A Parenting Plan: What is it and why do I need it?
When parents with children living at home separate, they must develop a parenting plan. A good parenting plan helps parents transition to a co-parenting relationship with each other and assists the children in adjusting to post-separation life. “Co-parenting” is the term frequently used by the legal system to refer to parenting after separation.
1. What is a parenting plan?
A parenting plan is a written agreement between two parents that will set out how they will co-parent their children after separation and divorce. A parenting plan has two main components: a parenting schedule and a method for parents to make significant decisions affecting the child. These decisions are referred to as “parental responsibilities”. The term “parenting arrangements” covers both parenting schedules and parenting responsibilities.
By default, both parents are guardians of their children after separation, and parenting responsibilities are shared with each other. This means that parents need to agree on important decisions for their children. However, parents can agree to divide parenting responsibilities so that they each have exclusive decision-making authority over certain areas, or they can agree to give one parent a “tie breaking vote” in the event that they cannot reach agreement on a decision.
2. How do I make a parenting plan?
There are many tools available to help co-parents develop a parenting plan. As a first step, it’s helpful if the co-parents do some research into topics that should be included. A good place to start is the Department of Justice Canada website, which has a parenting plan checklist and a parenting plan tool that provides general information: https://www.justice.gc.ca/eng/fl-df/parent/ppt-ecppp/form/form.html
While parents do not need to use a lawyer to create a written parenting plan, it is a good idea to consult with a family lawyer before finalizing your agreement. A family lawyer can provide you with legal advice about the topics to be included in the agreement, and will often have suggestions or recommendations about other items that should be included.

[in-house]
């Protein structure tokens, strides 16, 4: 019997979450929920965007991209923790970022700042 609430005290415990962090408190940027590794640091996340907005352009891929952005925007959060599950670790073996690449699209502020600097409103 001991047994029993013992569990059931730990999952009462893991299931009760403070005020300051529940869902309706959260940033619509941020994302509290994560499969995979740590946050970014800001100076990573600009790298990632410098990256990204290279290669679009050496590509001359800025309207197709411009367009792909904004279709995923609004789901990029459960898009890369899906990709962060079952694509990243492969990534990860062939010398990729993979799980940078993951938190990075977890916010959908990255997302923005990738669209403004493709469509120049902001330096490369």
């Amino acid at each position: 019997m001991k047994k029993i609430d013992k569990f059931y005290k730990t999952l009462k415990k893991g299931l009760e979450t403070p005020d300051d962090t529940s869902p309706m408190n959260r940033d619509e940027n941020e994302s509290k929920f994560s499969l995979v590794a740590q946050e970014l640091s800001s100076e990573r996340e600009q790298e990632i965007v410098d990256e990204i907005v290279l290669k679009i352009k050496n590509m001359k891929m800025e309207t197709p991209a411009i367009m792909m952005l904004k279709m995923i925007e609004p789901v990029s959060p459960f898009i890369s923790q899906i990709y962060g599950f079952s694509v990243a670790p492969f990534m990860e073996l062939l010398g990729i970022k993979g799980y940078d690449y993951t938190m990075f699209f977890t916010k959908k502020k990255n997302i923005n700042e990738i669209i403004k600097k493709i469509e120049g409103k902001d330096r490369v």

3. What if we can’t agree on a parenting plan?
The British Columbia Family Law Act and the Divorce Act prioritize and encourage agreement between co-parents on parenting arrangements. As a general rule, parents are in a better position than the courts to decide what type of parenting arrangements are in their child’s best interests.
However, there are times when parents are unable to reach an agreement with each other on their own. When they disagree on parenting arrangements, co-parents can meet with a family lawyer to get advice on the different options they have to finalize the parenting plan. These options can include negotiation between the parents with or without a lawyer, mediation with a certified family law mediator, and court applications. While family lawyers have an ethical obligation to encourage out of court agreements between parties, there are situations where a court application is necessary.
Finalizing a parenting plan enables co-parents to establish a new normal after separation, with their children’s best interests at the center. If you need to make a parenting plan with your child’s co-parent, you should contact a family lawyer to provide you with the information you need in order to finalize your parenting arrangements.
© Krista Lidstone, Linley Welwood LLP
The contents of this article do not constitute legal advice. Readers should seek legal advice in relation to their own specific circumstances.